Two key pieces of economic data were released this morning: Weekly Initial Jobless Claims and Existing Home Sales. Neither was good news for the economy, but both may be great news for gold.
Initial Claims came in at 465,000. That was up 12,000 from the previous week’s revised reading of 453,000. It was slightly worse than the expected 450,000. While 465,000 is down significantly from the recession peak level of 651,000 in March 2009, it continues an essentially flat trend for 2010 year-to-date. This is a problem because at these levels overall employment is unlikely to improve meaningfully and the unemployment rate will remain at recession-type levels. The economy needs jobs to sustain this recovery.
Existing Home Sales was reported at a 4.13 million seasonally adjusted annual rate for August. On a positive note, that was up 7.6% from July. Unfortunately, July’s reading was a multi-decade low. Further, there is still almost a full 12 months of inventory in the system - and that likely does not take into account a lot of the REO currently being carried on bank balance sheets. Like employment, a positive trend in housing is needed to continue the economic recovery. An illiquid residential real estate market with depressed prevailing prices has significant impact on consumer psychology and spending.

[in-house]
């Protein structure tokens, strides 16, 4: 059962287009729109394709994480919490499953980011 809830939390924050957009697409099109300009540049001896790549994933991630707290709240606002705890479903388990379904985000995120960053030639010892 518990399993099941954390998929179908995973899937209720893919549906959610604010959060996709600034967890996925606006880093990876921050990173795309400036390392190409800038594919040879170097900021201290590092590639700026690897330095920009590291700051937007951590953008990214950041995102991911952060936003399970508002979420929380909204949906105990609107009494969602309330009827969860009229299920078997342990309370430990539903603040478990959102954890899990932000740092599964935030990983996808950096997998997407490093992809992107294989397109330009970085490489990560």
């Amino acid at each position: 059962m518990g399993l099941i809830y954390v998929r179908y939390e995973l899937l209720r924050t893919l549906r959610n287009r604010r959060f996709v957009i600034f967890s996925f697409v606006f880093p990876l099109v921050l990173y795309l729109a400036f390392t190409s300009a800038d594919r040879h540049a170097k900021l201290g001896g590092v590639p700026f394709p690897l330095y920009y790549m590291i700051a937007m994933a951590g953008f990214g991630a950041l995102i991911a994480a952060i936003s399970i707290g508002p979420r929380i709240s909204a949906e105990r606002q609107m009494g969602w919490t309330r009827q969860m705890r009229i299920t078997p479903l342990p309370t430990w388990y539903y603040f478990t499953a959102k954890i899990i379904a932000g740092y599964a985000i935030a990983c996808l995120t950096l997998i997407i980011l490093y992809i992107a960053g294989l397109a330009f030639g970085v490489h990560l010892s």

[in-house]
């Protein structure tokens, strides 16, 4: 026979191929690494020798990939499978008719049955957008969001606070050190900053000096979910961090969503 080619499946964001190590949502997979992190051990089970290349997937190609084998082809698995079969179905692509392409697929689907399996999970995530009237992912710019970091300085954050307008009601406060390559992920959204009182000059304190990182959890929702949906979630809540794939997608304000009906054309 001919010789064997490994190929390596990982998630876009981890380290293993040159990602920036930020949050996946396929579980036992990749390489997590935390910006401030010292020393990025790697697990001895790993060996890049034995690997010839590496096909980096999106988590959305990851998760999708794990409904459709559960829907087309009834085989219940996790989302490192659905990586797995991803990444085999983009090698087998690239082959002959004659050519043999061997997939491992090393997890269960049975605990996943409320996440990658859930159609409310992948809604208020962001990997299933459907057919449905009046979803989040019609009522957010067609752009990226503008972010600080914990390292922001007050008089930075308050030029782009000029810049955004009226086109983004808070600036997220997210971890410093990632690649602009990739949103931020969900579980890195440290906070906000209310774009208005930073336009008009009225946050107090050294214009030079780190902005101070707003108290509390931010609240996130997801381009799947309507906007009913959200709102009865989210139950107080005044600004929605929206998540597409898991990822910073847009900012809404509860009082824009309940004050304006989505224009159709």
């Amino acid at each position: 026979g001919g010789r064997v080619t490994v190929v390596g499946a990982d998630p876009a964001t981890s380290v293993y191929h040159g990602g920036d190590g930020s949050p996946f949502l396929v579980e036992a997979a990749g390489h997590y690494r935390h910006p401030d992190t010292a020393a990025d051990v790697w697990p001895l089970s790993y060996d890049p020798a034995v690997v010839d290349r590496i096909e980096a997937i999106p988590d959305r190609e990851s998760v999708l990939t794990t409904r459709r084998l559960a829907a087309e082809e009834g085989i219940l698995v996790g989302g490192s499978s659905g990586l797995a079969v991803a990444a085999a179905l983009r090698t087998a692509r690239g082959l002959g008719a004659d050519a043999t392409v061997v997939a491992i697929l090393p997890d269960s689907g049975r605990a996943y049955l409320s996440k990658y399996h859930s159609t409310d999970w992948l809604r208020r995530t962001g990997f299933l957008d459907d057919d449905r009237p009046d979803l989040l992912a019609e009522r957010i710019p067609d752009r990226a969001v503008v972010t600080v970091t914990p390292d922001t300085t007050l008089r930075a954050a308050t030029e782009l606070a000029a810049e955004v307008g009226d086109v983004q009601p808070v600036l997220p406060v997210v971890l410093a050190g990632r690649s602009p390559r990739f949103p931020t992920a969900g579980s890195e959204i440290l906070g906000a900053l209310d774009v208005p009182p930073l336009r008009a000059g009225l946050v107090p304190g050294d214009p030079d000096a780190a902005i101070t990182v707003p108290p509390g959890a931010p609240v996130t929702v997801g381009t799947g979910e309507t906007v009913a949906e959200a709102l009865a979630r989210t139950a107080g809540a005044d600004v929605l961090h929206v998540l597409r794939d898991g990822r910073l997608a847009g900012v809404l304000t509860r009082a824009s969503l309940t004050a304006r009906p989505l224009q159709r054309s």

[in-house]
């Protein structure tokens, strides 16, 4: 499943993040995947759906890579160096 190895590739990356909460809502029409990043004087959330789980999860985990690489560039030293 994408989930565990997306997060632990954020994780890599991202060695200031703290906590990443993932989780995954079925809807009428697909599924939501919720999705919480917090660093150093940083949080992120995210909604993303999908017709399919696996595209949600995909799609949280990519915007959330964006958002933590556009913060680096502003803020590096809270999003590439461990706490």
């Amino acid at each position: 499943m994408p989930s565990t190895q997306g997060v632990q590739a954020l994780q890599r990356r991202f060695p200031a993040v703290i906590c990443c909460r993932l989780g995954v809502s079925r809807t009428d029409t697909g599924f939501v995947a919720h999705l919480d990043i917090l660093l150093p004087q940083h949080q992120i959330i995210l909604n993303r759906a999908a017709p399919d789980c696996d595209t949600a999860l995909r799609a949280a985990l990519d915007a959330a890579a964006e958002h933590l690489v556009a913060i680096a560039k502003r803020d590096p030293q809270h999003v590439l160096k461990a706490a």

University of Michigan Consumer Sentiment did edge up in August, but it currently stands at the lowest levels of the year and significantly below its 10-year average.
As much as we dislike gold, all of these trends play right to its strengths. In particular, the Fed all but stated it will embark on further quantitative easing earlier this week in response to the slowing recovery. With continued weakness in employment and housing this morning, their resolve will be strengthened. This is great news for gold. Gold is in the midst of a staggering 10-year bull run and is already up another 18% in 2010.
At some point the party will end, but it may not be for quite a while.
Disclosure: No positions